2021 Top Washington Women's D3 Basketball Schools
Student athletes have lots of options to chooose from today when trying to decide which college to attend. College Factual was founded, in part, to help students make the decision as to what would be the best school for them. Our Best Colleges for Division III Women's Basketball in Washington ranking is part of that endeavor.
We analyzed 4 colleges and universities across Washington to determine which were the best for D3 Women's Basketball athletes in Washington. Our ranking is based on several objective factors, including the school's overall quality and the athletic competitiveness of the school. We steer clear of subjective measures since they don't give a clear picture when determining how one school compares to another. So, even if a school has a great team, it won't place well if it is also considered a low quality college or university.
Customizing Your List
Since one ranking on its own is not enough to give you a complete understanding of your educational options, you can refine this list by location. We've also developed a number of other tools and rankings based on other factors. These other rankings highlight colleges that excel in other factors such as value or diversity as well as schools that excel in serving different groups of students such as online students or returnings adults.
One of our other unique offerings is College Combat. This tool lets you build your own customized comparisons utilizing the factors that are most important to you. Test it out by comparing your favorite schools against others you are considering, or bookmark the tool so you can experiment with it later.
Top Colleges in Washington for D3 Women's Basketball athletes in Washington
See which schools came out on top of our ranking:
Whitman College tops this year’s ranking as the best school for D3 Women’s Basketball athletes in Washington. This small private not-for-profit school is located in Walla Walla, Washington, and it awarded 374 bachelor’s degrees in 2018-2019.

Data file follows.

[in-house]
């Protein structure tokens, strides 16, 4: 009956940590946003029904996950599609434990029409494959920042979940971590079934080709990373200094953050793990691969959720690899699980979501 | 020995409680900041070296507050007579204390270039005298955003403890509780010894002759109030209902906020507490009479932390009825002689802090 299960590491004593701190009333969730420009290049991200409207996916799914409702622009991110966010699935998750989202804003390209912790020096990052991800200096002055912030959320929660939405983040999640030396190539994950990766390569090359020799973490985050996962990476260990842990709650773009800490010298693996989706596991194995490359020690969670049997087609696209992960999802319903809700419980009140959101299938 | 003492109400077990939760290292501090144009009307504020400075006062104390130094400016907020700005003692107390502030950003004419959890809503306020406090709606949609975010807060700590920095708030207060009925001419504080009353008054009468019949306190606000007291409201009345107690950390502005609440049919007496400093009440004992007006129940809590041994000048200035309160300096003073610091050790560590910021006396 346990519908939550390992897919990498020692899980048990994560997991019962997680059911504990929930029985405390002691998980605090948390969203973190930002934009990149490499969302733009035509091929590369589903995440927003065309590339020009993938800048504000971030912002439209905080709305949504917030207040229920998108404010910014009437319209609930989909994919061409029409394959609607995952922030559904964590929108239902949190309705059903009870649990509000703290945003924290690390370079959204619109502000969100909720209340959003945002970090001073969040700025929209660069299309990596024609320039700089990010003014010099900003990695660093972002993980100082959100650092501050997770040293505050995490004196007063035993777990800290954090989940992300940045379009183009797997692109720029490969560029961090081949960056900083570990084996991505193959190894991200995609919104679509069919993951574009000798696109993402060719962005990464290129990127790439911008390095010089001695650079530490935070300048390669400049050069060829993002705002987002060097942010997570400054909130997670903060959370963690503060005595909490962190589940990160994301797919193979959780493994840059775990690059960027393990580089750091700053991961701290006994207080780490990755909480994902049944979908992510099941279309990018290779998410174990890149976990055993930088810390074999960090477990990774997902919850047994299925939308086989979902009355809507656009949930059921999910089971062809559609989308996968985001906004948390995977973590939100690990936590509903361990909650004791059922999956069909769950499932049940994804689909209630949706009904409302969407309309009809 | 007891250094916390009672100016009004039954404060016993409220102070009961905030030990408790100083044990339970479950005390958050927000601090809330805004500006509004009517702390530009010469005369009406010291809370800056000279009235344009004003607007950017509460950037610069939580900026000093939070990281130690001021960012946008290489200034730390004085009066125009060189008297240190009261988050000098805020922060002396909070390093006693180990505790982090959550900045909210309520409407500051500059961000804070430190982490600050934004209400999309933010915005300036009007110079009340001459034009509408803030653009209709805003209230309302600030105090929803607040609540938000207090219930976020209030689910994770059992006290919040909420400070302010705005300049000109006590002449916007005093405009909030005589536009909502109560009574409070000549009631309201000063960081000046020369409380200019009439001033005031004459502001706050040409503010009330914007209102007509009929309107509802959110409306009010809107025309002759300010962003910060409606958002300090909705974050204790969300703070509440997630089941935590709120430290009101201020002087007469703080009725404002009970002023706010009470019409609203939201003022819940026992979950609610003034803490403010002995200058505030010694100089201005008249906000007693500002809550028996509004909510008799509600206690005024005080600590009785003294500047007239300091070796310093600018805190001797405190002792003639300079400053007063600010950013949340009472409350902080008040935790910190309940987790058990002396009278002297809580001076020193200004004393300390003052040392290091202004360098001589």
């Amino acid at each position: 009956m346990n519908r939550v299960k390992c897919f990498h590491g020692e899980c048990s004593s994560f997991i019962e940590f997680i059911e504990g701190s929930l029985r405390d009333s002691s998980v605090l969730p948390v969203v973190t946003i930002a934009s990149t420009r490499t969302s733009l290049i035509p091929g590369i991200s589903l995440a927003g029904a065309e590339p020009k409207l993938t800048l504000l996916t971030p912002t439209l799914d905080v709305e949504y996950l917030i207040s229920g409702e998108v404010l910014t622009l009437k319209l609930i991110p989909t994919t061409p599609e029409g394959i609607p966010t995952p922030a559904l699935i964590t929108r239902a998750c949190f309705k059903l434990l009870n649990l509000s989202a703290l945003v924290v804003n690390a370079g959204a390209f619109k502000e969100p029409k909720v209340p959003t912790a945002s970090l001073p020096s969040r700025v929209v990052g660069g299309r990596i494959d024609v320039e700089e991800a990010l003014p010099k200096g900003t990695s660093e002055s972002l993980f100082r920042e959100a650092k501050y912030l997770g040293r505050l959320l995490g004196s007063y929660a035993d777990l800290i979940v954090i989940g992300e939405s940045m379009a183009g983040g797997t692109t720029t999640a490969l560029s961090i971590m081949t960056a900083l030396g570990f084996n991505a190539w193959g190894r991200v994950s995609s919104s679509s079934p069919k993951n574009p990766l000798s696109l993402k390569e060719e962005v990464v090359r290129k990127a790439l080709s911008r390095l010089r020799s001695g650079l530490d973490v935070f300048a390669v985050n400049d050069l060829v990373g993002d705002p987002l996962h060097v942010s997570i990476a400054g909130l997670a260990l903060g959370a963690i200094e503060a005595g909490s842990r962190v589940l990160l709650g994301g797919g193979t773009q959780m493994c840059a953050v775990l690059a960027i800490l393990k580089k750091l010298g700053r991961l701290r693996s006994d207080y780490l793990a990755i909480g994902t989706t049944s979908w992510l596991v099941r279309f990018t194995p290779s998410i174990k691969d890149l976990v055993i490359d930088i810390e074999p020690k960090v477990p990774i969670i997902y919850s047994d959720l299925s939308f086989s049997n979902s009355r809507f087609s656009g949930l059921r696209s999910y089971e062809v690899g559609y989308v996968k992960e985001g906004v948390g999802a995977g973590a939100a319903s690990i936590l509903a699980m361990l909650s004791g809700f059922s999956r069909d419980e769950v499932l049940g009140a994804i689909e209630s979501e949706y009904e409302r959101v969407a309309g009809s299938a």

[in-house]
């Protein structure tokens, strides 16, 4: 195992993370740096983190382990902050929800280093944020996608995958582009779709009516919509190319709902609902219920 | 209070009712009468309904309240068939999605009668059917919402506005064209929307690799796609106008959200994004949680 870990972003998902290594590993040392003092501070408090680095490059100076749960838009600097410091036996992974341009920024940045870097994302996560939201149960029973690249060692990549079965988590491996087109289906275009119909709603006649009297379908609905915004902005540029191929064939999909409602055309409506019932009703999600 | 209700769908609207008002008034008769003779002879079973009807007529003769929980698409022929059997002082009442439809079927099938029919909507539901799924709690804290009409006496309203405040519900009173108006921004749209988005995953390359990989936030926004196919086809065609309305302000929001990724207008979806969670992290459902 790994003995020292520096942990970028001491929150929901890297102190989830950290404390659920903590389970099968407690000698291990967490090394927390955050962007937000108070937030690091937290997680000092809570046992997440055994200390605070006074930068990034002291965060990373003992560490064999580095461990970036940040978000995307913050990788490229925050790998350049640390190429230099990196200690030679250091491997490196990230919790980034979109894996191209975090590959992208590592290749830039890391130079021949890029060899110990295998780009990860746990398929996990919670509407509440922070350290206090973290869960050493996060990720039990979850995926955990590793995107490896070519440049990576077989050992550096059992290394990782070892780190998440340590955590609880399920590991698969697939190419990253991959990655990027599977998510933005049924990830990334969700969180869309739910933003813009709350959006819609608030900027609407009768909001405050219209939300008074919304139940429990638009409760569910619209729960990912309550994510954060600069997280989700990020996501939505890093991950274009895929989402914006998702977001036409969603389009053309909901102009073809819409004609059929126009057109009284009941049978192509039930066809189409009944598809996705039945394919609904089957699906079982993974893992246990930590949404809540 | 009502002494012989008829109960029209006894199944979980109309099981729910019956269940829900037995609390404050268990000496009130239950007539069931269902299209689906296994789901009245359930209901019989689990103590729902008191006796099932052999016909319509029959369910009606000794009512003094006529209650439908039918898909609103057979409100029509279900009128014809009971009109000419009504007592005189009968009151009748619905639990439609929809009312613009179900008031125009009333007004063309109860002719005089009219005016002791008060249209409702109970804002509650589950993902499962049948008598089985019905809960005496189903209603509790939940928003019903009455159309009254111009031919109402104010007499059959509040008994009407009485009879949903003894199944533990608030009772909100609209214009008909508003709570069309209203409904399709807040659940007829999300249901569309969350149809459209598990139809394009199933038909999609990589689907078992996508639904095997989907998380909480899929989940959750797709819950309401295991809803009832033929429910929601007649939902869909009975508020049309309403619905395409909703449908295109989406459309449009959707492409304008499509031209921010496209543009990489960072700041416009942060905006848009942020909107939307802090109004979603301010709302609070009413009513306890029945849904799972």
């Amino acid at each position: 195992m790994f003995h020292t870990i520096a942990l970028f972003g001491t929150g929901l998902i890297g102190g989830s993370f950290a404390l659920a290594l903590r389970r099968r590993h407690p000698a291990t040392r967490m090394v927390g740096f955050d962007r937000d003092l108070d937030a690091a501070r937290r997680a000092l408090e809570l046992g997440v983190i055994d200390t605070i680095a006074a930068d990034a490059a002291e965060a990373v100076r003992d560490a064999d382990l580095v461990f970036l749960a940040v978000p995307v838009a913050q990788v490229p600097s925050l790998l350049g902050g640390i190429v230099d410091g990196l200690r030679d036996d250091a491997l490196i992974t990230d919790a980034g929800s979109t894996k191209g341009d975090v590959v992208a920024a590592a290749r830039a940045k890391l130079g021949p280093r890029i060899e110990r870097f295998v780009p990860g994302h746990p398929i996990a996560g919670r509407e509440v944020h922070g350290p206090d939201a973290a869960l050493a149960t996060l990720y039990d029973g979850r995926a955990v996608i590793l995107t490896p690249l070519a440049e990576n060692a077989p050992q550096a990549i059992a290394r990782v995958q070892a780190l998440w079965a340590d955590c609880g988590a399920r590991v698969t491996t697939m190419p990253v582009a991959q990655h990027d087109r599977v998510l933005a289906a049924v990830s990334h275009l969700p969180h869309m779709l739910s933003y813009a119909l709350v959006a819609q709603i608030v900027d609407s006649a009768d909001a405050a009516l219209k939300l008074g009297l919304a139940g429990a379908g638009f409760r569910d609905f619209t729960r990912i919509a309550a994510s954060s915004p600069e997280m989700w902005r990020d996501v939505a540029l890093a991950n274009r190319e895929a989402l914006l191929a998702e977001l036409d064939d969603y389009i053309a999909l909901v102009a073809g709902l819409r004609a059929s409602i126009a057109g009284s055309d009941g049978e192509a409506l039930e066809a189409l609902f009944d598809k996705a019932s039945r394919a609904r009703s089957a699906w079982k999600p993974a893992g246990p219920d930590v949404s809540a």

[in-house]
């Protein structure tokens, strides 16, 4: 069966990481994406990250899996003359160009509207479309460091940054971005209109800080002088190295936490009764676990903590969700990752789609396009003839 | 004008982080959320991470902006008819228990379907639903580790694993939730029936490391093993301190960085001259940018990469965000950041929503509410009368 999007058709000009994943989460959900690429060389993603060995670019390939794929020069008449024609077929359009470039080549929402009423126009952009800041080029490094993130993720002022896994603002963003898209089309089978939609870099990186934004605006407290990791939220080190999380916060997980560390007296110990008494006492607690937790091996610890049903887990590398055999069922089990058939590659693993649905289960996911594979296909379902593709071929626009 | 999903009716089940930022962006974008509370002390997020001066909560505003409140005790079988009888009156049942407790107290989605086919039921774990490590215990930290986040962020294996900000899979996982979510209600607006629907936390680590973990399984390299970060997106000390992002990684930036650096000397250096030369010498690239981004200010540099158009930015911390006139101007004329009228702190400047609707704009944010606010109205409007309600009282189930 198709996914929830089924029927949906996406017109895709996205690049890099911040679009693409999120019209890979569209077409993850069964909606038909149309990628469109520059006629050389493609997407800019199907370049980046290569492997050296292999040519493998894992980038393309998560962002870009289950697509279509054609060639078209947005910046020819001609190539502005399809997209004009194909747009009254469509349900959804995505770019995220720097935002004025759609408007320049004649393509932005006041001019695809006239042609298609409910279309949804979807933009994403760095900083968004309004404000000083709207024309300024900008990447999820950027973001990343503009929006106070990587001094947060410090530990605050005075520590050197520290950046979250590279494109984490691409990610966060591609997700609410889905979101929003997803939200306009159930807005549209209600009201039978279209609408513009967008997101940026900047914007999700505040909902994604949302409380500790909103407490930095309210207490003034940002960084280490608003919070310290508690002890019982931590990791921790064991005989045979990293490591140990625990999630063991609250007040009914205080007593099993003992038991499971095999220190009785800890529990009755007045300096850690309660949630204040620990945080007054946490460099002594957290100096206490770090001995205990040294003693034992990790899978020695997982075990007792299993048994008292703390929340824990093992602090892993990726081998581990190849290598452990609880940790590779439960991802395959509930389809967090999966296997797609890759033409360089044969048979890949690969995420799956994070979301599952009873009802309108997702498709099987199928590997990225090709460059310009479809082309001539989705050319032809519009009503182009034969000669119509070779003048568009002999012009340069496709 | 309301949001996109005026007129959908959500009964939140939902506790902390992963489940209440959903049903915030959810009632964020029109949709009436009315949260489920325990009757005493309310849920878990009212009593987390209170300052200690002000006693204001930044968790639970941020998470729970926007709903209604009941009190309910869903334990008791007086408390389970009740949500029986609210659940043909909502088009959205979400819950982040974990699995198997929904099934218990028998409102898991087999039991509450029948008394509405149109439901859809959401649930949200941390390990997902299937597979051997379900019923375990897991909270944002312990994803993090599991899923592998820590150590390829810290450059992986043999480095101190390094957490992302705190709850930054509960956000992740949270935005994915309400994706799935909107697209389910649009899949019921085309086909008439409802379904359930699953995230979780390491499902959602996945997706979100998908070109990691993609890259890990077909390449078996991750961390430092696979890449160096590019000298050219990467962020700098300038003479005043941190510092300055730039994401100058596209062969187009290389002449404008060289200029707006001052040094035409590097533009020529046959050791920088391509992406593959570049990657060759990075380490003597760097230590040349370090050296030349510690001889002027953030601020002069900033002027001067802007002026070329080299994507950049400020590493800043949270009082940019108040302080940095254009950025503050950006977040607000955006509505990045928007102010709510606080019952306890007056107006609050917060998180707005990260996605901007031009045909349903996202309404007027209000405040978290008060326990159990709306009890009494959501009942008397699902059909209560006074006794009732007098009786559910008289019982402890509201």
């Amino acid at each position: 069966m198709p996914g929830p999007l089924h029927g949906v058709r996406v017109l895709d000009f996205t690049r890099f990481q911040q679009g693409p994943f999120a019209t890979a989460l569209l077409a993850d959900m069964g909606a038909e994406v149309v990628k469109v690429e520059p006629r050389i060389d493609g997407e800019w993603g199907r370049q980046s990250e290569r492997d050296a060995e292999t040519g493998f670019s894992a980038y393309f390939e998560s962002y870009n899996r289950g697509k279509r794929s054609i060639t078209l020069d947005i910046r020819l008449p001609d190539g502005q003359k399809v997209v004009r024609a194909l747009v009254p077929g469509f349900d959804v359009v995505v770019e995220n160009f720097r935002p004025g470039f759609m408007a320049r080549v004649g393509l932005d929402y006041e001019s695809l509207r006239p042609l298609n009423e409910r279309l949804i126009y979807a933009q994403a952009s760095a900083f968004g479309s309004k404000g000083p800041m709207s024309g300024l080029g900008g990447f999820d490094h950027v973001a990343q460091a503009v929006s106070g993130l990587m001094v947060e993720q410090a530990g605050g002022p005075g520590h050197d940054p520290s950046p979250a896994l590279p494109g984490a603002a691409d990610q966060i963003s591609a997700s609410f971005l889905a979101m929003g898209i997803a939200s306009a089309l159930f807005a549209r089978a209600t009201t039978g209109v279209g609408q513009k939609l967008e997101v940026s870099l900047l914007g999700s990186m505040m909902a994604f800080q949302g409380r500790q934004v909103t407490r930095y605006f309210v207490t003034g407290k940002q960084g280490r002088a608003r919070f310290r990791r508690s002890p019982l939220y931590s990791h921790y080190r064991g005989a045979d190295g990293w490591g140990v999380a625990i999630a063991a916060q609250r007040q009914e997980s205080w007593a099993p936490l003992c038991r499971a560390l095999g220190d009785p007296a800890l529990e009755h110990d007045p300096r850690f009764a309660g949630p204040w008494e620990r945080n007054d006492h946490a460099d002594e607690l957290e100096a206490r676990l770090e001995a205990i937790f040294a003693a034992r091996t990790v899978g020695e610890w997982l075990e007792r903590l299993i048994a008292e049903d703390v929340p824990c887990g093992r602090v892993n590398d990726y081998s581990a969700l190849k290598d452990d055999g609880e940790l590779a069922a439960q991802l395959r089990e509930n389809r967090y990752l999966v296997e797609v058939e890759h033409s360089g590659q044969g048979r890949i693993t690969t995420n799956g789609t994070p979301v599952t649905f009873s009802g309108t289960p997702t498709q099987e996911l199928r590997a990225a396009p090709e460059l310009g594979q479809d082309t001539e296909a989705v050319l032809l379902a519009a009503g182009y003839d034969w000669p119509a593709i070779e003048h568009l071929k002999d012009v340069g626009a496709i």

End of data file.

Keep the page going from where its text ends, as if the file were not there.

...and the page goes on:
The D3 Women’s Basketball team at Whitman made $286,165 in revenue, while incurring $278,750 in expenses. Happily, this means that the team turned a profit of $7,415.
With a freshman retention rate of 94%, the school does an excellent job of retaining its students. Whitman also made our overall quality list, coming in at #1.Request Information
You’ll be in good company if you decide to attend University of Puget Sound. It ranked #2 on our 2021 Best Colleges for D3 Women’s Basketball athletes in Washington list. Tacoma, Washington is the setting for this small institution of higher learning. The private not-for-profit school handed out bachelor’s degrees to 664 students in 2018-2019.
The D3 Women’s Basketball team at Puget Sound brought home $188,069 in revenue in a single year.
The school has an excellent freshman retention rate of 86%, which means students like the school well enough to return for a second year. Puget Sound also took the #5 spot in our overall quality rankings.Request Information
You’ll join some of the best athletes around if you attend Whitworth University. The school came in at #3 in this year’s ranking. This small private not-for-profit school is located in Spokane, Washington, and it awarded 625 bachelor’s degrees in 2018-2019.
Whitworth brought in $199,183 while tallying up $197,769 in expenses for its D3 Women’s Basketball team. So, the team made money for the school, bringing in $1,414 in profit.Request Information
Out of the 4 schools in Washington that were part of this year’s ranking, Pacific Lutheran University landed the #4 spot on the list. Pacific Lutheran University is a small private not-for-profit school located in Tacoma, Washington that handed out 728 bachelor’s degrees in 2018-2019.
The D3 Women’s Basketball team at PLU made $215,119 in revenue, while incurring $214,031 in expenses. Happily, this means that the team turned a profit of $1,088.Request Information
Notes and References
*Avg Tuition and Fees and Avg 4-Year Grad Rate are for the top 4 schools only.
- The Integrated Postsecondary Education Data System (IPEDS) from the National Center for Education Statistics (NCES), a branch of the U.S. Department of Education (DOE) serves as the core of our data about colleges.
- Revenue and expense information comes from the U.S. Department of Education’s Equity in Athletics Data Analysis (EADA) website.
- The academic progress rate (APR) of each team was made available by the NCAA.
- Some other college data, including much of the graduate earnings data, comes from the U.S. Department of Education’s (College Scorecard).
- Information about the national average student loan default rate is from the U.S. Department of Education and refers to data about the 2016 borrower cohort tracking period for which the cohort default rate (CDR) was 10.1%.
More about our data sources and methodologies.